Lake Ilopango is a crater lake formed by previous volcano eruptions and is the second largest lake in El Salvador. Today the volcano is extinct and Lake Ilopango became a popular tourist destination among fishers, divers and hikers.
Pupusas are thick handmade corn tortillas filled with a variety of ingredients, such as cheese, pork or beans. It is a traditional Salvadoran dish and one of our favorite street foods in Central America. But we are not the only ones who are in love with Pupusas. On the second Sunday of every November, the people of El Salvador celebrate National Pupusa Day to promote the production and export of the country’s national dish. The celebrations include a variety of activities, such as a pupusa eating contest, biggest pupusa contest and more. Nonetheless, it’s a lot of fun to attend plus you get to stuff your face :).
El Boqueron National Park
The park is located on top of the San Salvador Volcano and it’s main attraction is the 5 km wide crater. There are a number of hiking trails leading to the giant crater. Some of them are more difficult than others but there is a trail for everybody, be it for beginners or for experts.
Puerta del Diablo (Devil’s Door)
Puerta del Diablo is a lookout point with an amazing view of El Salvador all the way to the Pacific coast. It got its name from the Spaniards who thought that the rock formation that accrued as result of heavy rain, looked like “The Devil’s Door”. Puerta del Diablo is also a popular spot among adrenaline junkie, as it is one of El Salvador’s main rock climbing site, with sixty established routes to climb.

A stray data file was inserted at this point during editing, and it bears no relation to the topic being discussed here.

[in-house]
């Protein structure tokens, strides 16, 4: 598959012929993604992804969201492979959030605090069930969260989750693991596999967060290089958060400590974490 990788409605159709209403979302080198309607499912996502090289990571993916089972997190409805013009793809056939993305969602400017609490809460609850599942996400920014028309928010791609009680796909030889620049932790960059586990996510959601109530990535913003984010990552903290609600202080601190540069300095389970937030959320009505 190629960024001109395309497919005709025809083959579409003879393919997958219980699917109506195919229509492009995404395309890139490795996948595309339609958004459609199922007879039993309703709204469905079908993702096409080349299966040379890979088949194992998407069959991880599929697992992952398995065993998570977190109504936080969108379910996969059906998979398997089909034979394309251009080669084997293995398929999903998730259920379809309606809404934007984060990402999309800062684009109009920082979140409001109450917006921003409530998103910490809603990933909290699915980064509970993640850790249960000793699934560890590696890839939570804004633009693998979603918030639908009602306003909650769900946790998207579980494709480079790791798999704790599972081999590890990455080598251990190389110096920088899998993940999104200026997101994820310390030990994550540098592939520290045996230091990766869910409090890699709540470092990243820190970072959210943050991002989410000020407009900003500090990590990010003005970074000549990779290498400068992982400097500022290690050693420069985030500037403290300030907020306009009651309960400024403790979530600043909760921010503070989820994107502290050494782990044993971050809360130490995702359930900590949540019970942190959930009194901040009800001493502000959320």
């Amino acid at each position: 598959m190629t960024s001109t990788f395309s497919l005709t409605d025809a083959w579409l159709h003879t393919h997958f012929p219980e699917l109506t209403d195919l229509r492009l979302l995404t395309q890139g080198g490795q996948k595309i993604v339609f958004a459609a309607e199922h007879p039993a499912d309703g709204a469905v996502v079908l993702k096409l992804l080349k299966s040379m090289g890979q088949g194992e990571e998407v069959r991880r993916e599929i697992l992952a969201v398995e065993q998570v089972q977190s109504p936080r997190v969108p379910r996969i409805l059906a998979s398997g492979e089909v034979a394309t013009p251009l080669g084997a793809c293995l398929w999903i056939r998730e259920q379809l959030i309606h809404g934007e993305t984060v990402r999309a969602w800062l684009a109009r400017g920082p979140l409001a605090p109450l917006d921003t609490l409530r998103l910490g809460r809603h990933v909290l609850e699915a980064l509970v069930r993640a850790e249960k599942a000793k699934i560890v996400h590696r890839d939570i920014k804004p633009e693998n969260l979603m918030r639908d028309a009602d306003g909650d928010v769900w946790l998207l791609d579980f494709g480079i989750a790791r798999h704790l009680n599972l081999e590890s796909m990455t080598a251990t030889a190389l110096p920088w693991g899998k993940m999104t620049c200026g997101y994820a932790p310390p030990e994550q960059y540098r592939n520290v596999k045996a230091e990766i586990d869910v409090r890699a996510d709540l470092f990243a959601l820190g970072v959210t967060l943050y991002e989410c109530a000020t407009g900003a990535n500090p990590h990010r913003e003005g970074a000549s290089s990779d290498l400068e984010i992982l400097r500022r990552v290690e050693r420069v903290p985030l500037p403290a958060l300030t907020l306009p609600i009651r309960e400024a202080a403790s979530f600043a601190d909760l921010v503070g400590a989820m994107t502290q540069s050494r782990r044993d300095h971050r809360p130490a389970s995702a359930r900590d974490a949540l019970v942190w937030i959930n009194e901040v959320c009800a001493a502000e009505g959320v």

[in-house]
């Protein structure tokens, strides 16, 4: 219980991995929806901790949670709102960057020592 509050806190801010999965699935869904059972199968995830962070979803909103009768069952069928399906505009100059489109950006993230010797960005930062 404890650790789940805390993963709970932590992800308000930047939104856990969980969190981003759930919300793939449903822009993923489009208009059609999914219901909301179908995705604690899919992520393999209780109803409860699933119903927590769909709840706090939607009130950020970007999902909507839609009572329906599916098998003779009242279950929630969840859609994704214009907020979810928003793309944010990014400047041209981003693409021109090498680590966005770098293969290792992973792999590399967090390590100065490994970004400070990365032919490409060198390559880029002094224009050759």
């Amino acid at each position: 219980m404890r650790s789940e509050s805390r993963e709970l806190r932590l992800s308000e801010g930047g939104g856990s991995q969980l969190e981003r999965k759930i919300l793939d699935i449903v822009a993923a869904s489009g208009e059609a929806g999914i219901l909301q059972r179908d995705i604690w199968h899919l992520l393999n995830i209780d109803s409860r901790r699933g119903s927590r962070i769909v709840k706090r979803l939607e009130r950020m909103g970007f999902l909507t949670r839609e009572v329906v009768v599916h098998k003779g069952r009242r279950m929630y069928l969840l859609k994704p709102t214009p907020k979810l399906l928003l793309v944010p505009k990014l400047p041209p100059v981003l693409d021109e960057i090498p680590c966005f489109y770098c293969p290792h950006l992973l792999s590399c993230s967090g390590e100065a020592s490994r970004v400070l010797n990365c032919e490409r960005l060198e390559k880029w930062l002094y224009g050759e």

Chaparrastique Volcano (Volcán de San Miguel)
This stratovolcano is one of the most active volcanoes in El Salvador and forms a prominent land mark. If you are fit, a nine hour long hike will get you to the top (2130 m) where you can enjoy a breathtaking view all the way to the coast.
San Salvador is the capital city of El Salvador and a great transportation hub. Due to its central location many travelers base themselves here to explore the rest of the country without sacrificing the conveniences of a big city. San Salvador has also some of the best nightlife in Central America, a vibrant art scene, many beautiful monuments and museums, and a historical downtown.
Suchitoto is the culture capital in El Salvador and a popular weekend destination for Salvadorans. It is known for its beautiful church, cobblestone streets, art galleries and its amazing view of the Suchitlán lake. Many backpackers base themselves here to explore the surrounding waterfalls and caves, that are located just outside of town.